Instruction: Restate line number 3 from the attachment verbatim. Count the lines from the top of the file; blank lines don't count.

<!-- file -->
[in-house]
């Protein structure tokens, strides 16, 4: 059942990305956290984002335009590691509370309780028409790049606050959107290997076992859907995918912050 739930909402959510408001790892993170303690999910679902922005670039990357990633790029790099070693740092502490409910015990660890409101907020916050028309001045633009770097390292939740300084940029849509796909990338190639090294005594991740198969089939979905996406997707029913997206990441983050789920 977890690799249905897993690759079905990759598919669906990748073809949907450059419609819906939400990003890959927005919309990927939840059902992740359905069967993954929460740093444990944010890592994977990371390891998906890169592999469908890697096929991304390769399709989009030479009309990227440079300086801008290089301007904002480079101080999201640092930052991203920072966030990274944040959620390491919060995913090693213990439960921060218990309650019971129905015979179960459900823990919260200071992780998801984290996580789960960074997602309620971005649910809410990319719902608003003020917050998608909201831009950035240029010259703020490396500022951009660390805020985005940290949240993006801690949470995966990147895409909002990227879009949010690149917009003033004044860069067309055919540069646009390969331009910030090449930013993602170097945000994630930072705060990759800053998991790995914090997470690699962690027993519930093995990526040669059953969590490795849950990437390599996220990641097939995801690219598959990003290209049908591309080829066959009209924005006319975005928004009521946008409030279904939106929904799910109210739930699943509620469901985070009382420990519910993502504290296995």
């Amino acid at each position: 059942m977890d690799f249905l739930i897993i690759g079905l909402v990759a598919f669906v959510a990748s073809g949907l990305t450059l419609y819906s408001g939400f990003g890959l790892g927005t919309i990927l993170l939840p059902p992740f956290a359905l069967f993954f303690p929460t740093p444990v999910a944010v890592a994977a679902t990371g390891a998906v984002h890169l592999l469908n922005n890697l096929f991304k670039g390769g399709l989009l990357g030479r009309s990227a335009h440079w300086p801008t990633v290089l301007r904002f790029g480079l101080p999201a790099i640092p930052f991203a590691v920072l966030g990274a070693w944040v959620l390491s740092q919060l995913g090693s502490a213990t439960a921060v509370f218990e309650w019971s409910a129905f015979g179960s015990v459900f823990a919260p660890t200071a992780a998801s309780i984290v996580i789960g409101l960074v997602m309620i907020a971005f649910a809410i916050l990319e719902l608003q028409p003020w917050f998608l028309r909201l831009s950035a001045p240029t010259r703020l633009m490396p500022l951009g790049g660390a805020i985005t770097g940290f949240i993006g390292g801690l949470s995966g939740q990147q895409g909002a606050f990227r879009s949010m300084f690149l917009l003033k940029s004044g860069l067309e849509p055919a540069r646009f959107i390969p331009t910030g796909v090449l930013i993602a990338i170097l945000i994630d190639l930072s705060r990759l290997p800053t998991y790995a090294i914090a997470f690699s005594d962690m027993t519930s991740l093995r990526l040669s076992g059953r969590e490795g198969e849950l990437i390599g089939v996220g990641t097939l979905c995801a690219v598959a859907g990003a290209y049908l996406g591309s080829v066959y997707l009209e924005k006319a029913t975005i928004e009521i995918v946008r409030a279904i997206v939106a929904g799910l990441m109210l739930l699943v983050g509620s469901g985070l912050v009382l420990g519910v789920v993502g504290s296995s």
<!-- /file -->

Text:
């Amino acid at each position: 059942m977890d690799f249905l739930i897993i690759g079905l909402v990759a598919f669906v959510a990748s073809g949907l990305t450059l419609y819906s408001g939400f990003g890959l790892g927005t919309i990927l993170l939840p059902p992740f956290a359905l069967f993954f303690p929460t740093p444990v999910a944010v890592a994977a679902t990371g390891a998906v984002h890169l592999l469908n922005n890697l096929f991304k670039g390769g399709l989009l990357g030479r009309s990227a335009h440079w300086p801008t990633v290089l301007r904002f790029g480079l101080p999201a790099i640092p930052f991203a590691v920072l966030g990274a070693w944040v959620l390491s740092q919060l995913g090693s502490a213990t439960a921060v509370f218990e309650w019971s409910a129905f015979g179960s015990v459900f823990a919260p660890t200071a992780a998801s309780i984290v996580i789960g409101l960074v997602m309620i907020a971005f649910a809410i916050l990319e719902l608003q028409p003020w917050f998608l028309r909201l831009s950035a001045p240029t010259r703020l633009m490396p500022l951009g790049g660390a805020i985005t770097g940290f949240i993006g390292g801690l949470s995966g939740q990147q895409g909002a606050f990227r879009s949010m300084f690149l917009l003033k940029s004044g860069l067309e849509p055919a540069r646009f959107i390969p331009t910030g796909v090449l930013i993602a990338i170097l945000i994630d190639l930072s705060r990759l290997p800053t998991y790995a090294i914090a997470f690699s005594d962690m027993t519930s991740l093995r990526l040669s076992g059953r969590e490795g198969e849950l990437i390599g089939v996220g990641t097939l979905c995801a690219v598959a859907g990003a290209y049908l996406g591309s080829v066959y997707l009209e924005k006319a029913t975005i928004e009521i995918v946008r409030a279904i997206v939106a929904g799910l990441m109210l739930l699943v983050g509620s469901g985070l912050v009382l420990g519910v789920v993502g504290s296995s």